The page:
Saturday, January 23, 2010

MSFT Still Seeking Home-Media Stride

In its latest shake-up of its internal structure, Microsoft has married the Zune group and Windows Media Center to the Entertainment Business Group (e.g., XBox and all Microsoft's Gaming development).

After declaring phone apps unimportant, one wonders what the future of MSFT's upcoming Zune Phone will be (multiple inconsistent phone OS versions, for example?); is joining Zune to the Entertainment Business Group really calculated to lead to increased focus on what will make Microsoft's handheld player an outstanding and novel experience? Is it likely to help make Microsoft's phone OS simpler, more efficient, or easier to maintain? Like its new desktop OS?

Merely understanding that Microsoft needs to do something better hasn't helped Microsoft improve much. Has its phone got a chance?

In other news, Apple is reputedly discussing with Microsoft the replacement of Google's search service with Microsoft's Bing as the default search engine in Safari and iPhone. The article discusses Apple and Google as increasing in rivalry, with the view that Microsoft has become a pawn in a growing long-term enmity between Apple and Google, who so recently shared a couple of board members.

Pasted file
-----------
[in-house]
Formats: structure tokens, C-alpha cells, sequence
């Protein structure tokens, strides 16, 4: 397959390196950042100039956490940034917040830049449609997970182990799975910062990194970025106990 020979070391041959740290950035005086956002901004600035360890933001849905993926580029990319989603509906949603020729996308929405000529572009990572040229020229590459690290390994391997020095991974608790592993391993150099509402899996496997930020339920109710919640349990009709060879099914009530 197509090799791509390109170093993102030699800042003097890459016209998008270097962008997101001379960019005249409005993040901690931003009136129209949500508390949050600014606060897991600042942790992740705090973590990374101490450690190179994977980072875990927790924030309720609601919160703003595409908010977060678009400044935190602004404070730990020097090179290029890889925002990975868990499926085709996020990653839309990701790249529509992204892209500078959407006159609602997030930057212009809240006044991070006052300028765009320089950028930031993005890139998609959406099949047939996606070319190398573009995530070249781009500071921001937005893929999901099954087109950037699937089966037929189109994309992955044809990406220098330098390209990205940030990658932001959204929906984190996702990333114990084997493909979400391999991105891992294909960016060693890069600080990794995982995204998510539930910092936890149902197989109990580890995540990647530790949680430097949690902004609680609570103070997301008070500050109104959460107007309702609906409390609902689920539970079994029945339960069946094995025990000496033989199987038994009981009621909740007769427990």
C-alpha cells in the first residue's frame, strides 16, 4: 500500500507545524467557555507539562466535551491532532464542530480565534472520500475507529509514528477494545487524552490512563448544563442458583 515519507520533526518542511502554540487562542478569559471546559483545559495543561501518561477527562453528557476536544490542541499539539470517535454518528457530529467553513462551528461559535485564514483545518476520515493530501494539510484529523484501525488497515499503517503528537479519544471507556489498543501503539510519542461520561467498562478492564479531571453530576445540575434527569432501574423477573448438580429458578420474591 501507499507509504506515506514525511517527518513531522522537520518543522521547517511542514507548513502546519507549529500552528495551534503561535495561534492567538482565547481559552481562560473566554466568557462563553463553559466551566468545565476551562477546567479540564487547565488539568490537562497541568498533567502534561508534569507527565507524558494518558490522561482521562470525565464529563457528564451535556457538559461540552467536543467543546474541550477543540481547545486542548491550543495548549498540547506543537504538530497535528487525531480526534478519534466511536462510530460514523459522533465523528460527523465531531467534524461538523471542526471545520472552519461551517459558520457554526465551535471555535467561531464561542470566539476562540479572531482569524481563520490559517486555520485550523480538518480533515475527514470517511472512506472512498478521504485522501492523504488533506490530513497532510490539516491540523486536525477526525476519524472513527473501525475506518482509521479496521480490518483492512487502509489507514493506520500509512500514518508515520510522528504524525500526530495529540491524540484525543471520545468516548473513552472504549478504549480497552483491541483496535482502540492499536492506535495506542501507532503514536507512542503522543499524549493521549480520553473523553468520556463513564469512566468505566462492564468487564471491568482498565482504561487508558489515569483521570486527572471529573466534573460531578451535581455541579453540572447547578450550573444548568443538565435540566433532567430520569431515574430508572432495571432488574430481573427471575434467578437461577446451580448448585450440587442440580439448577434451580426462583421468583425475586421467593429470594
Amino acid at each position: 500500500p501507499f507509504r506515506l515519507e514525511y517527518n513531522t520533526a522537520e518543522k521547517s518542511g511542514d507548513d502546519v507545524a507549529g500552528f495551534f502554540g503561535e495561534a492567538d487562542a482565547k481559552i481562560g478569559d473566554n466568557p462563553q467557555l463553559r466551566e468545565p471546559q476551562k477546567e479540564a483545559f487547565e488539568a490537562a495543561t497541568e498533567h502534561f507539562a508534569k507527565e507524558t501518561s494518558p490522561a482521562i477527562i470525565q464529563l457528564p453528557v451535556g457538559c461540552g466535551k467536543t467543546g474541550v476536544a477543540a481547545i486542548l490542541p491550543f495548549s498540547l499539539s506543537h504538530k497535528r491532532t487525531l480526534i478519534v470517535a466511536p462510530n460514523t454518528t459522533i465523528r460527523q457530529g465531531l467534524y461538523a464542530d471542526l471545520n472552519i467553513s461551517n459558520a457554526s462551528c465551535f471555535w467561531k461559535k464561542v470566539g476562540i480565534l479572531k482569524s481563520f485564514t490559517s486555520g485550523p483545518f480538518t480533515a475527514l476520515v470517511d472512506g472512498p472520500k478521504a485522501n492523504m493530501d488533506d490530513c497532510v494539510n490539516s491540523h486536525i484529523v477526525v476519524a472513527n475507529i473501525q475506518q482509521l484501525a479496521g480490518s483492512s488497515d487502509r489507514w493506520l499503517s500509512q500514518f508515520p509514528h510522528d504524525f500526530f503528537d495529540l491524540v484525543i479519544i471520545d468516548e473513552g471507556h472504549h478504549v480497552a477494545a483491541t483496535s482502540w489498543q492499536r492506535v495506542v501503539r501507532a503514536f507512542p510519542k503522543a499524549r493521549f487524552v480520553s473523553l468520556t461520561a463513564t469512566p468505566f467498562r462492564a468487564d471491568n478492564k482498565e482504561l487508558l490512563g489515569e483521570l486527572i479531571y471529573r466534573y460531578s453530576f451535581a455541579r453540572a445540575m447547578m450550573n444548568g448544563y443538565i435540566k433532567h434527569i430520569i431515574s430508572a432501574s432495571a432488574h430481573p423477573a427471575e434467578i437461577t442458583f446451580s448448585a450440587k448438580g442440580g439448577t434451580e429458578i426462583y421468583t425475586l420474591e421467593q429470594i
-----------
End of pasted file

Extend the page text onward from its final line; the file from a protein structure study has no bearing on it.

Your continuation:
The question is whether Microsoft is more important to Apple and Google as a common enemy, or has decreased in relevance and become part of the environment in which Apple and Google expect to divide up the future. It's an interesting question – Microsoft's ongoing effort to control APIs and server back-ends seems to offer some continued threat in light of MSFT's significant server share and browser share and its long willingness to hijack standards in order to prevent competition. Until Microsoft is believably defanged, the huge, cash-flush developer shouldn't be treated lightly. Microsoft's own consulting division, not to mention Microsoft shops like Accenture, regularly deploy new large costly database-backed enterprise applications on Microsoft's back-end tool chain, thereby enslaving huge customers to Microsoft's tools, APIs, operating systems, and supporting hardware for years to come. This isn't trivial, and however much Apple and Google might want to see a future based on standards that play to their strengths, neither Apple nor Google has anything like it at present.

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